As National Football League cities prepare to bid for the 2015 and 2016 Super Bowls, local organizers have asked the Miami International Boat Show to consider moving the event from Presidents Day weekend to another weekend so Miami could host the game.
That February weekend is one of three that NFL officials asked bidders for the 2014 Super Bowl to keep open for the game.
Show director Cathy Rick-Joule told the Miami Herald she resisted the idea, given the value of predictable dates for an event that attracts about 90,000 people a year. Given the crowded schedule of winter boat shows, moving to other dates would complicate logistics for exhibitors, the event's main revenue source.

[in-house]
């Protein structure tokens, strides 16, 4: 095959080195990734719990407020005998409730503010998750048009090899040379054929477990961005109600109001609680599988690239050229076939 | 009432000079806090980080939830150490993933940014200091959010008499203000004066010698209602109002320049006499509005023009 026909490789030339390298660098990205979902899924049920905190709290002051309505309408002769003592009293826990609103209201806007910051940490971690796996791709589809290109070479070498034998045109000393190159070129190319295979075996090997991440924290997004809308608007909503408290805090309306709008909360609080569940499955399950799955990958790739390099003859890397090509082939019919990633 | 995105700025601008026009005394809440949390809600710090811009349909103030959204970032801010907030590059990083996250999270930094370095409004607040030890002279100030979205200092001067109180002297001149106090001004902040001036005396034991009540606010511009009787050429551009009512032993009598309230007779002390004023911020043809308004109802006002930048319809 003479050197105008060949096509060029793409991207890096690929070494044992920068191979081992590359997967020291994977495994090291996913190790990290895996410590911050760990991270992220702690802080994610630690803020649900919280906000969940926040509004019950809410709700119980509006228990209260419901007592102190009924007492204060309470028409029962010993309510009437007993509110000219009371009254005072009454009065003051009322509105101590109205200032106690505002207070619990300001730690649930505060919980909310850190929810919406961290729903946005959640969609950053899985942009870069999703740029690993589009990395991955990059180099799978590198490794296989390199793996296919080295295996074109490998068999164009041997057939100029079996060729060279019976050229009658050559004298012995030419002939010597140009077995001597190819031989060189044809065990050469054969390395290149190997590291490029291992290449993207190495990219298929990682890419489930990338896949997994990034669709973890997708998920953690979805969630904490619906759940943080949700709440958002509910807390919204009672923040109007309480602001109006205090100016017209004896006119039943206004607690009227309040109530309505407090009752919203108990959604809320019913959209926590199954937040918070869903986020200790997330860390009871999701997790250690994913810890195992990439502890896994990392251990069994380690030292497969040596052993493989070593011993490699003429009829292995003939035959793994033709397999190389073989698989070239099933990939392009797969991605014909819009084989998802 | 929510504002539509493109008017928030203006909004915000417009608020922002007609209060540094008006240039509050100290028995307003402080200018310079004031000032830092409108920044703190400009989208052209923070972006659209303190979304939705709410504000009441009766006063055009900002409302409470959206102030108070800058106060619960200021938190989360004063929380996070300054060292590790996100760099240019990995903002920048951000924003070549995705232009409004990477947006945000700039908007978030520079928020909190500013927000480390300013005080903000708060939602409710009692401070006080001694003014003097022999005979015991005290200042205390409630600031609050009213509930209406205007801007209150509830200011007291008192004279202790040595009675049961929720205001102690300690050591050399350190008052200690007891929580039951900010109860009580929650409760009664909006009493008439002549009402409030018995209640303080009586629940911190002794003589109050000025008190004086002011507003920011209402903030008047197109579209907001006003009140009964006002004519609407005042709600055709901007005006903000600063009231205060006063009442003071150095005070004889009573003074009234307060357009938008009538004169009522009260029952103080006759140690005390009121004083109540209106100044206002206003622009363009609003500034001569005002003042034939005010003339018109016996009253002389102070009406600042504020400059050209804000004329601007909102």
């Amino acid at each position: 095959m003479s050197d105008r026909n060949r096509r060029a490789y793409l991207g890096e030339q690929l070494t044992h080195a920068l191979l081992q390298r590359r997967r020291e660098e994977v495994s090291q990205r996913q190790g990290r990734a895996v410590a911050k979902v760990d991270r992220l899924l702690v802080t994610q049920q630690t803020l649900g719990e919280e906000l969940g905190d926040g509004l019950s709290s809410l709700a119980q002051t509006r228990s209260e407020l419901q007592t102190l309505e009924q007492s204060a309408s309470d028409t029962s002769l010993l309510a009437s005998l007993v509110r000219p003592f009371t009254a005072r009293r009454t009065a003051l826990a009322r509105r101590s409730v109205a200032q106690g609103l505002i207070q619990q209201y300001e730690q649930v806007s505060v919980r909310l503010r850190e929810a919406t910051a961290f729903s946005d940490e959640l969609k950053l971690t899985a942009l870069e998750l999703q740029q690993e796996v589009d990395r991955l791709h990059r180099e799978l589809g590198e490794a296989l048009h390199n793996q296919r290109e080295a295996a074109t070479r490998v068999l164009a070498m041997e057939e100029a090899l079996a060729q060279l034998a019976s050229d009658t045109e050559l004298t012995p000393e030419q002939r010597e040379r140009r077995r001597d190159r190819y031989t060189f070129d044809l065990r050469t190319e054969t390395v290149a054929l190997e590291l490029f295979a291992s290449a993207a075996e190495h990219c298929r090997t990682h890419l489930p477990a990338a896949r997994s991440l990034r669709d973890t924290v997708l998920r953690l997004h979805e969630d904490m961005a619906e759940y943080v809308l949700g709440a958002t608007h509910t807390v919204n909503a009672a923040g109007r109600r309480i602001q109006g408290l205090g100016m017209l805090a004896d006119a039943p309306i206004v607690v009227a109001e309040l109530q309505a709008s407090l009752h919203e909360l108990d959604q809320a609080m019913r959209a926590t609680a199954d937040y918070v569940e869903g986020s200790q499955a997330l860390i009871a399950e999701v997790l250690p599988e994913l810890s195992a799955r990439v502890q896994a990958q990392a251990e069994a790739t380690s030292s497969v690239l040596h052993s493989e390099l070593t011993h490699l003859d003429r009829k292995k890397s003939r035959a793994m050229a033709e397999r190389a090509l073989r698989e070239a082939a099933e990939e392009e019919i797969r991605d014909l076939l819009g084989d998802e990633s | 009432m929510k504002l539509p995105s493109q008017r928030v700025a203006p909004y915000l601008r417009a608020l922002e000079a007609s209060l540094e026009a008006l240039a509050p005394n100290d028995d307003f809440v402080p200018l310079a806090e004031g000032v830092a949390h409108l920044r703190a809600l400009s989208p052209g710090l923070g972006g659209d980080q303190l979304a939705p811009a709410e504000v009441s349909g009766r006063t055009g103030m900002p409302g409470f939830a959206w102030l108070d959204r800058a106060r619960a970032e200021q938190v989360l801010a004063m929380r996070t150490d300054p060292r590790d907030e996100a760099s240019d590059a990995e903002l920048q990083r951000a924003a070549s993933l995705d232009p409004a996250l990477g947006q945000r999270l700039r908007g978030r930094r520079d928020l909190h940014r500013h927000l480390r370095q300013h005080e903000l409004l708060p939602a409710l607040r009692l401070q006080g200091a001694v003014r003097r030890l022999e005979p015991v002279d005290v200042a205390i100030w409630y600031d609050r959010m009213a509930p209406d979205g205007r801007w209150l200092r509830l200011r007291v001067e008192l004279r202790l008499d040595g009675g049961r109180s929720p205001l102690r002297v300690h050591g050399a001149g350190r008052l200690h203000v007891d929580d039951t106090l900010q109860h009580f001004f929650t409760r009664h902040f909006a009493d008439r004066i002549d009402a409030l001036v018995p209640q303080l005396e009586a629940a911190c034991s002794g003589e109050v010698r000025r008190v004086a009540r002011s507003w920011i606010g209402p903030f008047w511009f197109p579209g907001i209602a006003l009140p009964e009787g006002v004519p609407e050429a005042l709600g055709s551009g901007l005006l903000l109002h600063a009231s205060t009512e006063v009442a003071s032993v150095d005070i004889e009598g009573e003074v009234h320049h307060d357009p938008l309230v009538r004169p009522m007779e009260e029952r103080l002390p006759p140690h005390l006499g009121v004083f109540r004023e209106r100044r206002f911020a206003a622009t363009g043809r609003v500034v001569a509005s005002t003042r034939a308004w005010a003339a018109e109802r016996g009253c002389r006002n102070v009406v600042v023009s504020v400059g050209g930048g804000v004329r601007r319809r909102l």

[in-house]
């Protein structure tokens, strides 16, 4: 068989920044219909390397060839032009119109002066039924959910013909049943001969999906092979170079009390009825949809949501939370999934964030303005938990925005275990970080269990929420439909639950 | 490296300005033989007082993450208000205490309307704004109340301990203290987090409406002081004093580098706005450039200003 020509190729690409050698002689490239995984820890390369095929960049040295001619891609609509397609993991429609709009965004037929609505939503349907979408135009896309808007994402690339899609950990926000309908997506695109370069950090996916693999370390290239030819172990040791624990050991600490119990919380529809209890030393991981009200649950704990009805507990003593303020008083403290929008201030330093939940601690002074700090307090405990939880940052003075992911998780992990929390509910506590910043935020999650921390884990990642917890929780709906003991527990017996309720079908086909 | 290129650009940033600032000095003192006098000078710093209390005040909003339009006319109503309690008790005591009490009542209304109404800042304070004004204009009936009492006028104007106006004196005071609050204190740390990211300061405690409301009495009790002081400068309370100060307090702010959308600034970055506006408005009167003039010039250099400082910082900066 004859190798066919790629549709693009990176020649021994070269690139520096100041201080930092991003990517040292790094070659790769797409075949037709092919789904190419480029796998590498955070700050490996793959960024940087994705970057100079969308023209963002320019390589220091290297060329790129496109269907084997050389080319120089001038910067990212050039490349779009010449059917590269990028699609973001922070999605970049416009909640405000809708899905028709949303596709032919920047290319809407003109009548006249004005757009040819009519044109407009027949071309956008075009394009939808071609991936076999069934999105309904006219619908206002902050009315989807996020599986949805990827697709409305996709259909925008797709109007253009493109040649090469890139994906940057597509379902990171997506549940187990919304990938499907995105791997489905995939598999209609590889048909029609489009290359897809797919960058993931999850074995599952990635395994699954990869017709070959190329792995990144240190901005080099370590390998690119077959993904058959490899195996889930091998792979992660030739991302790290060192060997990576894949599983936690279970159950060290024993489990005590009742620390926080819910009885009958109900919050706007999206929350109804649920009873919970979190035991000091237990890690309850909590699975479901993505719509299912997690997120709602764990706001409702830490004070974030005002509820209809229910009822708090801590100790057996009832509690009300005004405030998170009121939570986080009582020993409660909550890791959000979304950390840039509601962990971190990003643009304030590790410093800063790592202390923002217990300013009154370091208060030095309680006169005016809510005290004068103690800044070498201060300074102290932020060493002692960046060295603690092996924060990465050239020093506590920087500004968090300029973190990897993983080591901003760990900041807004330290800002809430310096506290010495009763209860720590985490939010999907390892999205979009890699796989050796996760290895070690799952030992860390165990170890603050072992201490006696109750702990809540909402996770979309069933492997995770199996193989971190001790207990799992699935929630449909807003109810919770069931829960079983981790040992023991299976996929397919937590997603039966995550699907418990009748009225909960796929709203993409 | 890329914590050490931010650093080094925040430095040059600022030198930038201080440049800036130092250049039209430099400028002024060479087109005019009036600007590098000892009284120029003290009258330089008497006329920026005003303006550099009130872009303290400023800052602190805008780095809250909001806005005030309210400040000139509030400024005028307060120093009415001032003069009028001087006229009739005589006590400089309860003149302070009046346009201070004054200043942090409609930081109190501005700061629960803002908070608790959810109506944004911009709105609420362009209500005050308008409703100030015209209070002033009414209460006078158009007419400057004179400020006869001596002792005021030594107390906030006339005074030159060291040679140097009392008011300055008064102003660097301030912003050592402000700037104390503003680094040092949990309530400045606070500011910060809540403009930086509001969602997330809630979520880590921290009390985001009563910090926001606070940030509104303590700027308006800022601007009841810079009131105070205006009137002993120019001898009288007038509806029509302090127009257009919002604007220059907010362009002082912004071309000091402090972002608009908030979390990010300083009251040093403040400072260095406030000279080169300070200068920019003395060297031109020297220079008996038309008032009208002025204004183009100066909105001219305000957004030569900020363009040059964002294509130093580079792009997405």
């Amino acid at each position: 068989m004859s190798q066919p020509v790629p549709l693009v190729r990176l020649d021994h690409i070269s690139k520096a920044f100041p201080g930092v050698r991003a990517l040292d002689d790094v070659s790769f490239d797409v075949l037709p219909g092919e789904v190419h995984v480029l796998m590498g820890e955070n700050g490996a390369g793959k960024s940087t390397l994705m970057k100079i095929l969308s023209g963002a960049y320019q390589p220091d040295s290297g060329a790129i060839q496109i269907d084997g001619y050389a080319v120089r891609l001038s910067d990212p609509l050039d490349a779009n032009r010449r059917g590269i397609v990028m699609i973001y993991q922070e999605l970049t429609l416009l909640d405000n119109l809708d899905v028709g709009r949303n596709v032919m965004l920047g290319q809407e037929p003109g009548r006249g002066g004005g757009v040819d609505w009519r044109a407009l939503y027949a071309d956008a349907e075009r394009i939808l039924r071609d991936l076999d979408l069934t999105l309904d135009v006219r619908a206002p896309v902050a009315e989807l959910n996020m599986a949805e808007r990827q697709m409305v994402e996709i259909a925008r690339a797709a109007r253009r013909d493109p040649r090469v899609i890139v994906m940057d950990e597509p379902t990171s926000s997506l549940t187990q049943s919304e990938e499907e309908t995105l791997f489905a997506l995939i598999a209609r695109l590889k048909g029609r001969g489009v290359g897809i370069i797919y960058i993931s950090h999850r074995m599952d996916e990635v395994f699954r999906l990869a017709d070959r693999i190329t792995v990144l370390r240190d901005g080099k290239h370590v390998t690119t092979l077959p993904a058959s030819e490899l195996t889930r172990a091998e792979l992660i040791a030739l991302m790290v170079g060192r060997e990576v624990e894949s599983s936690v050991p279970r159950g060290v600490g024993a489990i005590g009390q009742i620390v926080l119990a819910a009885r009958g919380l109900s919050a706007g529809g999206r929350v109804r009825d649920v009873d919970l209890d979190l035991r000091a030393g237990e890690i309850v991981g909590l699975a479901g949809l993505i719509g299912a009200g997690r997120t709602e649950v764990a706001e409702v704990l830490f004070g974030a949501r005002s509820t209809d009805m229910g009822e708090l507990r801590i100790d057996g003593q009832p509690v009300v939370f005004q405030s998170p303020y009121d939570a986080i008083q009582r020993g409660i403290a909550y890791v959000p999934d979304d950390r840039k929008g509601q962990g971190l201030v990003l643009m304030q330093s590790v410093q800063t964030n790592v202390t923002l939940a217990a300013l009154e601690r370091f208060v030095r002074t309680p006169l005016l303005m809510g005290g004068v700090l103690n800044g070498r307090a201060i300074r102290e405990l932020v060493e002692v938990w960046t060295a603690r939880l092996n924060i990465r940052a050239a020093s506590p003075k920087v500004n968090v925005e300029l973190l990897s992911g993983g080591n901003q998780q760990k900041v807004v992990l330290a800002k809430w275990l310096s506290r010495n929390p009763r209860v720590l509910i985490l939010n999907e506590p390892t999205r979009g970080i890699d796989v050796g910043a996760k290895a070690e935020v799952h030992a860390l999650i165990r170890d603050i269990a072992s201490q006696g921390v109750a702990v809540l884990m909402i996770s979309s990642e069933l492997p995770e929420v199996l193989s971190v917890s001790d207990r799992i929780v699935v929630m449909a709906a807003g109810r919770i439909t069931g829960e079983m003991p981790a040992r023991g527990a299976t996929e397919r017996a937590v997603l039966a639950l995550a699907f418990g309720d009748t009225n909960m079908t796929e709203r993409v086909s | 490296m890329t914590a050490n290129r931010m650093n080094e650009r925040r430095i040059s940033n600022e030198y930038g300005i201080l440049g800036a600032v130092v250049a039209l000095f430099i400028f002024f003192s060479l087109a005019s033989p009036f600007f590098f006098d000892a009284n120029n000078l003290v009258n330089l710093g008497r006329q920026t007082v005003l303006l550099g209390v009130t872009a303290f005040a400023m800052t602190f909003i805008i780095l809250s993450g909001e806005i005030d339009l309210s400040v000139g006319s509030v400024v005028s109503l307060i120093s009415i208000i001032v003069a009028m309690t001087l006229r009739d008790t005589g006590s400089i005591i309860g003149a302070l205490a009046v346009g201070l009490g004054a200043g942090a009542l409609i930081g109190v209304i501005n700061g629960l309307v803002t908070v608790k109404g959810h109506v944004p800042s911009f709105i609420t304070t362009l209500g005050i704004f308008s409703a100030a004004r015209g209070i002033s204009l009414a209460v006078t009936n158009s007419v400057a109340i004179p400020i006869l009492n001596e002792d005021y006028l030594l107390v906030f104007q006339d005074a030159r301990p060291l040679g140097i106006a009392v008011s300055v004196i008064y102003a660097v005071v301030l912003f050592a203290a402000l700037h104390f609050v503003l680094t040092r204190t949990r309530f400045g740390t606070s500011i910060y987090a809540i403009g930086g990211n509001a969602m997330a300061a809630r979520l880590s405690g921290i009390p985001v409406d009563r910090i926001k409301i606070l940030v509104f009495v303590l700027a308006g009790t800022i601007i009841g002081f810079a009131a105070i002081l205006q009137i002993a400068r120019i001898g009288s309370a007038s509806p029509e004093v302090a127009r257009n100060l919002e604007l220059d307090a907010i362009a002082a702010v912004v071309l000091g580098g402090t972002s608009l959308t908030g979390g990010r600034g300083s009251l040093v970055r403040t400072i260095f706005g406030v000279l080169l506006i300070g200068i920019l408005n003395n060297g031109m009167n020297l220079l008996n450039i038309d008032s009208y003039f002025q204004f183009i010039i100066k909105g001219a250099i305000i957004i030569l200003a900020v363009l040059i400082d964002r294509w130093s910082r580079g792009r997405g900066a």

But Rick-Joule said she did not rule out other dates if the move came with a financial subsidy or other incentive to make up for the expected disruption.
"We have upwards of 10 or 12 landlords,'' she said of a show that stretches from the Miami Beach Convention Center to docks at the Bayside Marketplace in downtown Miami. "They asked us and I basically said there would be some seriously compelling reason" to move, the newspaper reports.
William Talbert, president of the Greater Miami Convention and Visitors Bureau, cited uncertainty involving the NFL - its collective bargaining agreement expires in March - in playing down the potential boat show conflict.
"There's no major story here," he told the Miami Herald. "They've not said 'Move it or else you don't get the Super Bowl."
Cities vie for Super Bowls for the international media exposure the game brings and an estimated economic boost that academics say ranges from $40 million to $100 million. The NFL says it approaches $400 million.